Photo by Dorothy Wollenshlager.
Beginnings always bear something uncertain about them. The thrill of the unexpected is often met with the fear of the unexpected.
There is a type of beginning that is distinctively particular in the thrill that it generates, but also on the uncertainty it produces: the beginning of an end.
For us taking on the last year of university, we often wonder on the time that has passed and on what is to come. Past experiences and memories get enhanced in an effort to figure out how to best spend the last year at university.
One of the best ways to figure out how to end a phase is to go back to its beginning.
Checklists or to-do lists are not sufficient to figure out how to best take on the last year.
If anything, those lists restrict our freedom and generate a level of disillusionment, as many of those tasks may not be completed towards the end of the year.
A more holistic and simple perspective is perhaps a better choice. Instead of making checklists of what remains to be done on the last year, it is perhaps wiser to wonder why we came to university in the first place, what we set out to accomplish, and how much we diverted from that path and why.
In a way it is as our dear professors often predicate: if you ask the wrong questions, you will probably get the wrong answers.
For those who will soon start university for the first time, I guess being open towards change is an extremely useful skill to have.
Sometimes things do not occur as expected or planned. However, if we make our fundamental reasons for being in university clear then it is easier to mould our experiences towards having a successful time here.
Success is another often used word. It has a plethora of different meanings, which is in reality an excellent thing. The fact that success is flexible and takes on diverse shapes, allows us to have different versions of what it means.
By virtue of being an international student, another dimension is added. The beginning of an end is also met with the decision of once again moving to a different destination, or perhaps not.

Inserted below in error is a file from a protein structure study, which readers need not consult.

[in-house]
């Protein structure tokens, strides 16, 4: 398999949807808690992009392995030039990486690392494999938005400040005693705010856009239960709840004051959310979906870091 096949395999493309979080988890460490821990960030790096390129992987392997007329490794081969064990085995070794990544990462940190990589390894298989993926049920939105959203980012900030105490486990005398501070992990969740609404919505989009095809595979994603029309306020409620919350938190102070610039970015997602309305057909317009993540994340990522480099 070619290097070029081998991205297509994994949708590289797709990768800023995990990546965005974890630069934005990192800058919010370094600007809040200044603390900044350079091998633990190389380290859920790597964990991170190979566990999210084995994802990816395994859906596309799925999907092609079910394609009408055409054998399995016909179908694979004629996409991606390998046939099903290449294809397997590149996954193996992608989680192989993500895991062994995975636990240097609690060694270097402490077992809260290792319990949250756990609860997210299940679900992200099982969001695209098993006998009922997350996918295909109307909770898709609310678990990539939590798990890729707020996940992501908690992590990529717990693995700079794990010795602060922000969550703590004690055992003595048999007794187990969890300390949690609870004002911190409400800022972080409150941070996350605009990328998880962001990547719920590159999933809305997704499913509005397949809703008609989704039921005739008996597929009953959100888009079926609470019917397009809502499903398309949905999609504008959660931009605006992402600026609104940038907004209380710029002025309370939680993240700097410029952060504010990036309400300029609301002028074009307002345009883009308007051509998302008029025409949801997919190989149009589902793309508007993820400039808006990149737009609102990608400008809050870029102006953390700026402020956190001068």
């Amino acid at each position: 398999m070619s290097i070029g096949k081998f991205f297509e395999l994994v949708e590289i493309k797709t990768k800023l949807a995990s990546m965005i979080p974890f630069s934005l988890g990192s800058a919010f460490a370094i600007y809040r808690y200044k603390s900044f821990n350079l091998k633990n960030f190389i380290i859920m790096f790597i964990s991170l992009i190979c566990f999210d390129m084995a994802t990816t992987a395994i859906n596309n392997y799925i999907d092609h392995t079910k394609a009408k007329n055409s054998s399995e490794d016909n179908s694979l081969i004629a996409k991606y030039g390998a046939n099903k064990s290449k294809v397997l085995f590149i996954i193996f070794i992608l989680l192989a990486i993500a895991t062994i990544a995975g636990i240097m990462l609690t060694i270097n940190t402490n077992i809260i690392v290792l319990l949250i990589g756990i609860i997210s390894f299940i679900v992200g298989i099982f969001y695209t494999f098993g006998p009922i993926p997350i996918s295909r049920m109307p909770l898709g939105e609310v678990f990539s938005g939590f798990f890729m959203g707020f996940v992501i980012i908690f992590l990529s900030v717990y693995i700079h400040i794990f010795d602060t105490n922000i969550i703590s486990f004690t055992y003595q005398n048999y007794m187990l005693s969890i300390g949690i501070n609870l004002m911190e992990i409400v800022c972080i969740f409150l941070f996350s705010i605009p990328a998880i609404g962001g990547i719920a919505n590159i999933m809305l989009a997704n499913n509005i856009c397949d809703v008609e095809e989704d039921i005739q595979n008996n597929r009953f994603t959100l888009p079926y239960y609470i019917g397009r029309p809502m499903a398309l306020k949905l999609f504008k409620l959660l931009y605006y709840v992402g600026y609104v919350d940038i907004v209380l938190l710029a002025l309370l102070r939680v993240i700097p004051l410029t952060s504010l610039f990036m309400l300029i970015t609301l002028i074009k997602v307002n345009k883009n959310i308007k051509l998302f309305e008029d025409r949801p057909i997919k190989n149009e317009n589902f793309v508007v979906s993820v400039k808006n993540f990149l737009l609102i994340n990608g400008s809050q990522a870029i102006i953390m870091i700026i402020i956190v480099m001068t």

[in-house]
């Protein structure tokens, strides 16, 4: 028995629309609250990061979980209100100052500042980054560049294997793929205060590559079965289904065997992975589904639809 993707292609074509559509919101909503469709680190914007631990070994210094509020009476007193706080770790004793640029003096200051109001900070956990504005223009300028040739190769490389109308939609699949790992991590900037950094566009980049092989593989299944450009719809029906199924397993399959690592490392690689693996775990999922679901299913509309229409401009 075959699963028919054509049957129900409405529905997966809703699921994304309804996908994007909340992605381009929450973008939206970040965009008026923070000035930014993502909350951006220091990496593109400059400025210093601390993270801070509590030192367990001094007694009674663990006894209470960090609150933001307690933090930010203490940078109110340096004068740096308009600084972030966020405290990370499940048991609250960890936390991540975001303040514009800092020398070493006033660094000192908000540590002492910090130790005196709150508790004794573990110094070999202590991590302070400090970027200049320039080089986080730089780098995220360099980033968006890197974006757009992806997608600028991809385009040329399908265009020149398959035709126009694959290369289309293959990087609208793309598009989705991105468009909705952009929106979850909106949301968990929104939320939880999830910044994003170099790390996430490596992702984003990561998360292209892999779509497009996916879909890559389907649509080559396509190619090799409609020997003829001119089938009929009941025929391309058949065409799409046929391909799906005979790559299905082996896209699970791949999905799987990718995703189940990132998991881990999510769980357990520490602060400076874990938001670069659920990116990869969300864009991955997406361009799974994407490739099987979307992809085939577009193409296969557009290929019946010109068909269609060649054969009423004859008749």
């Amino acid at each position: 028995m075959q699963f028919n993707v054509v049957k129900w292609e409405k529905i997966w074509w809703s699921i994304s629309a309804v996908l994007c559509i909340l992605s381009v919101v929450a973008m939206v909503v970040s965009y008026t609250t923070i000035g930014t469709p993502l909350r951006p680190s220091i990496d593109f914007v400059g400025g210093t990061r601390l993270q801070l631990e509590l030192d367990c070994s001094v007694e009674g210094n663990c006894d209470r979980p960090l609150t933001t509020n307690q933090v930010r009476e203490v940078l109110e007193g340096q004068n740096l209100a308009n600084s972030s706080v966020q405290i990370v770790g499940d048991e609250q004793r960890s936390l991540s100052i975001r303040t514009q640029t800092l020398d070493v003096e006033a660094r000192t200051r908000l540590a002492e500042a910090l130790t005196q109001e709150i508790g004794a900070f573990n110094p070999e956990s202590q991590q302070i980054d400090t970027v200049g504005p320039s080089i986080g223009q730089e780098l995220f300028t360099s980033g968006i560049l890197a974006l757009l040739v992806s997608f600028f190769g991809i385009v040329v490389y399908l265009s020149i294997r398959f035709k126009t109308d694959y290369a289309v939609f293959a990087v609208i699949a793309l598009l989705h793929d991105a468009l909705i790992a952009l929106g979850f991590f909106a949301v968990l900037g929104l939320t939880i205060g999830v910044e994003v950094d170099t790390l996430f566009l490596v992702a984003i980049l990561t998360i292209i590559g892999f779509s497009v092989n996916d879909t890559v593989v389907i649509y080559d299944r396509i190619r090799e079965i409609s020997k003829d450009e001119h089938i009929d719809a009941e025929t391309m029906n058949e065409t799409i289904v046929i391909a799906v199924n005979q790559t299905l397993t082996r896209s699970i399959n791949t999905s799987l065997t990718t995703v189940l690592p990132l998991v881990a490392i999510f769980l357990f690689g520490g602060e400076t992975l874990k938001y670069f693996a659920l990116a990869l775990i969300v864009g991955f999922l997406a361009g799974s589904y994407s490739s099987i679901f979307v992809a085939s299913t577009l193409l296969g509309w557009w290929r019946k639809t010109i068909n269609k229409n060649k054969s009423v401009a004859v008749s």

This also applies to domestic students, since finishing university will often entail moving to another geographical location in the country.
This is where reverse culture shock comes into play. Those who return to their homes, both domestically and abroad, have a new way of looking at things. It may be the case that not much has changed, but it is certainly true that we have.
Culminating a transformative experience, such as four years in university, definitely changes your understanding of life.
Perhaps we are used to seeing the new and to continuously changing, but going back to what was left behind sometimes may be harder than it seems.
The same faces and places are met with a transformed self. This self sometimes struggles to understand the dynamics of those places since we look at them from a different point of view.
Being aware and reflexive about these issues enhances the way we take on our last year of university.
In an effort to what is commonly described as “make the most of it” we have to be conscious of what that actually means.
Is it to cross every check on the to do list? Or is it to go back and contemplate how our past years have diverted from our expectations at the start?
In a way, the beginning of an end is no more than an opportunity to transform that end into the start of something new.